However, at that same time, a bass bounty was deemed “biologically unsustainable” and “politically unfeasible,” and while it’s still a “front-burner item,” according to John Ward with the  Columbia Basin Fish and Wildlife Authority, he admits it’s not likely.

“Unlike pikeminnow, a program like that for smallmouth bass or walleye is not likely to work, because the biology of the fish and their behavior don’t lend themselves to a program like that we have with the pikeminnow,” Ward told reporter Scott Sandsberry (of the Yakima Herald-Republic).

Washington Department of Fish & Wildlife biologists again bristled.

“They’re grasping at straws. They’re looking at anything they can do to improve salmonid success,” he said. “It’s kind of like, if you’re willing to shoot sea lions, hey, why not whack some bass? They’re going after predators, scapegoating the predators,” regional fisheries manager John Easterbrooks told Sandsberry.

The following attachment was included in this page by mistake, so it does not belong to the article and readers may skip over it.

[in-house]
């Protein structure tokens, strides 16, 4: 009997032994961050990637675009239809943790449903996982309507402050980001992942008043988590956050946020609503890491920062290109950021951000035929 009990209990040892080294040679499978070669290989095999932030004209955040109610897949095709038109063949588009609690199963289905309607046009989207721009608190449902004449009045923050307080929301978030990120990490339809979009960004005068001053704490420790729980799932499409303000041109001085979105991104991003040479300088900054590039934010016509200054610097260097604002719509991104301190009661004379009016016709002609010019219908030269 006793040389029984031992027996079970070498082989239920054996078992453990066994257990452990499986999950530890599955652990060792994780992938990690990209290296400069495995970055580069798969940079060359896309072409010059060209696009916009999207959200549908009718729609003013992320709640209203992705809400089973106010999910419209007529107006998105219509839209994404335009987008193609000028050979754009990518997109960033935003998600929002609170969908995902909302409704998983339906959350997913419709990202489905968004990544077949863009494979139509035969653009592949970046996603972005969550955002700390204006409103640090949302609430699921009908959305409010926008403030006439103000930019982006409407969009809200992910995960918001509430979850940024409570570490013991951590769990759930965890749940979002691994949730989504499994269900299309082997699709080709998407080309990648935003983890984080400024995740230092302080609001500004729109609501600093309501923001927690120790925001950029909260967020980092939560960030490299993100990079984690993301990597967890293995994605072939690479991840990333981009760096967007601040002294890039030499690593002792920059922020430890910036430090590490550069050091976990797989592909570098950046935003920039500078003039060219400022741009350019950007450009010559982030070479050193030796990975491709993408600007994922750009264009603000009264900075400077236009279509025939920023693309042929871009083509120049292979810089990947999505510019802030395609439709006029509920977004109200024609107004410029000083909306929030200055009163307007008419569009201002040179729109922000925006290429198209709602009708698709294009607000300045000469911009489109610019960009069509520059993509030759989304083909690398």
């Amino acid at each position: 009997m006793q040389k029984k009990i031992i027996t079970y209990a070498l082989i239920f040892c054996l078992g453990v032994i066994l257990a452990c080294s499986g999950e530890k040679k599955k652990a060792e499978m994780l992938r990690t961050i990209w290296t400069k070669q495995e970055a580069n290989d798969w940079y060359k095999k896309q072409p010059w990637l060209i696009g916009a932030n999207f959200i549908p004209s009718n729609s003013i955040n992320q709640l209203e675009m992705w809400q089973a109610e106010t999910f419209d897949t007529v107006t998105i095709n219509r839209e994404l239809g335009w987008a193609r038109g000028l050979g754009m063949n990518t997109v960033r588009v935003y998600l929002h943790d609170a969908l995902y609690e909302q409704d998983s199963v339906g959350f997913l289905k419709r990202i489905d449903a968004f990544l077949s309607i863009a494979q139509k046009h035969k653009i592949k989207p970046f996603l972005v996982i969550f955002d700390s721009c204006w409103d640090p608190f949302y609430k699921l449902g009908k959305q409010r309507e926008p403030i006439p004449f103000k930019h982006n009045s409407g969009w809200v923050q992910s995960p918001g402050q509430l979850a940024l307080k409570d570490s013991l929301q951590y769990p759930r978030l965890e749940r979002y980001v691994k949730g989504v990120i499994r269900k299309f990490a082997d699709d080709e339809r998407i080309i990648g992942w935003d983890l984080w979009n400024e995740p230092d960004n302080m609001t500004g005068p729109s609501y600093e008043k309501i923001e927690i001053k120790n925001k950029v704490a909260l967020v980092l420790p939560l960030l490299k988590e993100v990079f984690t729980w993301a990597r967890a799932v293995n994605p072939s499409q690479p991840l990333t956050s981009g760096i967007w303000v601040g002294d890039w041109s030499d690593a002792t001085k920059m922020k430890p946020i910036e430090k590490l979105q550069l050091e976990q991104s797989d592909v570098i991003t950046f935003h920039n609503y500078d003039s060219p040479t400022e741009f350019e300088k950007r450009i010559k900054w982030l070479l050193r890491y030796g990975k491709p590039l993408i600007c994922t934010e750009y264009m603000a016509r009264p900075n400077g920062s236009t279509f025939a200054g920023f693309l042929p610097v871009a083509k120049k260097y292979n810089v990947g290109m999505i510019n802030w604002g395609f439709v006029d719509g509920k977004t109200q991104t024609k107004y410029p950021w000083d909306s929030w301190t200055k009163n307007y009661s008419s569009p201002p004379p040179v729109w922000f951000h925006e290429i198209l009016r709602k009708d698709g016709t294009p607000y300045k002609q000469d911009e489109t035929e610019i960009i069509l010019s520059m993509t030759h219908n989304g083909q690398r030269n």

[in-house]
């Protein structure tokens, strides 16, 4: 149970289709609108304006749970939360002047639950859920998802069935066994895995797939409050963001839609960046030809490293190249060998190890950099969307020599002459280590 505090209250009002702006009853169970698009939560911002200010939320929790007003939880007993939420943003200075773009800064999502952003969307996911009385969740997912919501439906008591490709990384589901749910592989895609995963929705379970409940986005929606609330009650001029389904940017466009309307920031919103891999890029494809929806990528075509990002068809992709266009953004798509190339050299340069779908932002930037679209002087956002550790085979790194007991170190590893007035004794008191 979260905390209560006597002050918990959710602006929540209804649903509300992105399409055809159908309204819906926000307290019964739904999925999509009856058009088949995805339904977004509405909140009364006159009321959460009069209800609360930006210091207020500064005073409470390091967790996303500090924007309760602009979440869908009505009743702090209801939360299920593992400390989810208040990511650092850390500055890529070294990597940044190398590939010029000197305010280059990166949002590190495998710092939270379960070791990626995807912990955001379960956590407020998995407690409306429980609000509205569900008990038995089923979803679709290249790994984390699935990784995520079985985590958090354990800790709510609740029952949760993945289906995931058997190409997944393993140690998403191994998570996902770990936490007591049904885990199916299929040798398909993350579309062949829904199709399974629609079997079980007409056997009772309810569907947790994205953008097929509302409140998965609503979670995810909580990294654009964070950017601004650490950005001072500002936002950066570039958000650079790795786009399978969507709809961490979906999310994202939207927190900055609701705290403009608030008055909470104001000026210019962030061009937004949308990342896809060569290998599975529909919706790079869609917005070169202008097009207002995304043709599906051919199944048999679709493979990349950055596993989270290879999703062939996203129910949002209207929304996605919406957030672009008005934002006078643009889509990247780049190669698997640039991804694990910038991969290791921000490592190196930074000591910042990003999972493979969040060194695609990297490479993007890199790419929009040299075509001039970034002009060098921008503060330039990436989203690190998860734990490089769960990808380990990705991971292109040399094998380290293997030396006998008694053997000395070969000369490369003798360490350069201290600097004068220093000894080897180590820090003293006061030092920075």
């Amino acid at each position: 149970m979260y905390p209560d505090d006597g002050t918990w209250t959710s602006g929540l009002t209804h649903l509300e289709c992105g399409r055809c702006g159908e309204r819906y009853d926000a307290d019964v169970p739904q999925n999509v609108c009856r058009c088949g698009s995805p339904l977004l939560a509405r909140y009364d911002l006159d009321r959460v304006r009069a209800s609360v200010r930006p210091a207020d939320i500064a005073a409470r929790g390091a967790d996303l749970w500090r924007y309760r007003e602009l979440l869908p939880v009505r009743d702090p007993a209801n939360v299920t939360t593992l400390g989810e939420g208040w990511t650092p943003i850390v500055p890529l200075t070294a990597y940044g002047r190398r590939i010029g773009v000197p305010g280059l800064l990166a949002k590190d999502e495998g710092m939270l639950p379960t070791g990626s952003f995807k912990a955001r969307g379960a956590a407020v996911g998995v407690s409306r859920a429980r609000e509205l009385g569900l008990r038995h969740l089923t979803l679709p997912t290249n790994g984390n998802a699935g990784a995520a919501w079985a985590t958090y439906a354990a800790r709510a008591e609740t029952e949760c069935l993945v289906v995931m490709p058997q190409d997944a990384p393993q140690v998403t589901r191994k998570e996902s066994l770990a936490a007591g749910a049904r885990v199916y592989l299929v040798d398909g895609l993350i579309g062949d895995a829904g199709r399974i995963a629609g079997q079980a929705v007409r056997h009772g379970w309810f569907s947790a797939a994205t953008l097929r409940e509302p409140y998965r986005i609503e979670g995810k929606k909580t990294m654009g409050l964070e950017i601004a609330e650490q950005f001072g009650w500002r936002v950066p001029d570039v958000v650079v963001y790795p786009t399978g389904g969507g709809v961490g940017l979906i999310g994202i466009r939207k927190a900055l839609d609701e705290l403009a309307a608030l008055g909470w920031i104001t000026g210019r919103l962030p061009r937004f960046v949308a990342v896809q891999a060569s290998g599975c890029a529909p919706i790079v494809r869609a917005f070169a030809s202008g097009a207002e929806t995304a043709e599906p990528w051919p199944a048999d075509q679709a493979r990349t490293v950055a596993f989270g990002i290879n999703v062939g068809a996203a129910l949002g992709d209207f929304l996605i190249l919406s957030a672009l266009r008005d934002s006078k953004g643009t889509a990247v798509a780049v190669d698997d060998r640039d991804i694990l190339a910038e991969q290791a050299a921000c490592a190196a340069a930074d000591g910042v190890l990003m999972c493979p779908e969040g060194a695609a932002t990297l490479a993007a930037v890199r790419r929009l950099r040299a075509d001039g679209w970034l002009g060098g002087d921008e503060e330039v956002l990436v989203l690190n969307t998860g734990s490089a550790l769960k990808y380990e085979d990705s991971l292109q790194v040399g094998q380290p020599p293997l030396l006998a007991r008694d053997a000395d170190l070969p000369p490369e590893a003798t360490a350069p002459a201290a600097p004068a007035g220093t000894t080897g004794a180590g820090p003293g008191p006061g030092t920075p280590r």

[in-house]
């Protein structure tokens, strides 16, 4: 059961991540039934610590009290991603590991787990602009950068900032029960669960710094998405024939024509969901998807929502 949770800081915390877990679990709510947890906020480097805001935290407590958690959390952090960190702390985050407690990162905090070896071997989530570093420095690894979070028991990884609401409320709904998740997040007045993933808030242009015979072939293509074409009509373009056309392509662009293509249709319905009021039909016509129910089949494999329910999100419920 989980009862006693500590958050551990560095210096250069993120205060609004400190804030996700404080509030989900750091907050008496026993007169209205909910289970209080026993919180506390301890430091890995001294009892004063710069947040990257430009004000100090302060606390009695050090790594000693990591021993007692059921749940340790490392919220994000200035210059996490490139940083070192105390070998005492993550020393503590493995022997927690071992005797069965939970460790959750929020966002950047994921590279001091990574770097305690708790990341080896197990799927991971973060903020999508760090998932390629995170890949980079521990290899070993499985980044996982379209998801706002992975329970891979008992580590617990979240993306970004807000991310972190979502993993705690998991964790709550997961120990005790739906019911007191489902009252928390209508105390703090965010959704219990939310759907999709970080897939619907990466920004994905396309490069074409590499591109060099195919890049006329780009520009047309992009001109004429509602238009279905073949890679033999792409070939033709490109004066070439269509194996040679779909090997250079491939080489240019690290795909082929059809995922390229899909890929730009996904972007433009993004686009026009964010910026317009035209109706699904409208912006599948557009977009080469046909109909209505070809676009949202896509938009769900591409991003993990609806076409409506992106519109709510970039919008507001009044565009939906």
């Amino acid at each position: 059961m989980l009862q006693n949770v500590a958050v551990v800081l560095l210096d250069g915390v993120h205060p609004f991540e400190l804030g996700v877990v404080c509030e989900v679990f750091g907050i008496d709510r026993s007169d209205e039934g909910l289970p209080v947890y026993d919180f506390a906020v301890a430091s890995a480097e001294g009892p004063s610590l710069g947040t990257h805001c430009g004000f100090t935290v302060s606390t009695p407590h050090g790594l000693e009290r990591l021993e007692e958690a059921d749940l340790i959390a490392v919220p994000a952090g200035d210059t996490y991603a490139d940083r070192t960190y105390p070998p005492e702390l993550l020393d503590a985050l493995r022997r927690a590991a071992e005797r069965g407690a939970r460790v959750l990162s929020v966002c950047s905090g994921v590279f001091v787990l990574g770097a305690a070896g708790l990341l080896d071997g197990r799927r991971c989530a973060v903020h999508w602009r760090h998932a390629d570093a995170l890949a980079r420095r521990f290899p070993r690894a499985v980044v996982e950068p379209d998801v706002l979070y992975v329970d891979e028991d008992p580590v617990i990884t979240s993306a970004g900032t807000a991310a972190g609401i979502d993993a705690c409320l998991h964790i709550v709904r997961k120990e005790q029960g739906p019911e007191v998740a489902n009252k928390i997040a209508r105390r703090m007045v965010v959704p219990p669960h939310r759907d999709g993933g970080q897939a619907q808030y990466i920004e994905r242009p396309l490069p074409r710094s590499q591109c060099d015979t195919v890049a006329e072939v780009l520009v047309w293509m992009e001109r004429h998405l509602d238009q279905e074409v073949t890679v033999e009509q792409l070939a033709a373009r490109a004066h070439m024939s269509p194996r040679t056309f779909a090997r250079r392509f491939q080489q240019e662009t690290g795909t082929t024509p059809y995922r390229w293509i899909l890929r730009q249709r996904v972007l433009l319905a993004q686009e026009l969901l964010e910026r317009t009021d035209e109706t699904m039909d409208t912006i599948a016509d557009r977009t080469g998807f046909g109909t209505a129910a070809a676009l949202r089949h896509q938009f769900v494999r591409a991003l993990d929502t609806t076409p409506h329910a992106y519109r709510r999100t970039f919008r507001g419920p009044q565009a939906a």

But at least one Yakima Valley bass tournament angler told Sandsberry that he’d be in favor of it — for bass under 12 inches.

“If they did that on bass in the Yakima River, it would actually help the bass population on the Yakima River. Right now, there’s so many small ones that it’s stunting the growth; there’s not enough food for them. It might actually help out the fishery,” James Castillo told Sandsberry.

Rise Of The ‘Mesopredator’

I love the Columbia Basin Bulletin, they have some of the most interesting, mind-bending stories on fish in the Northwest.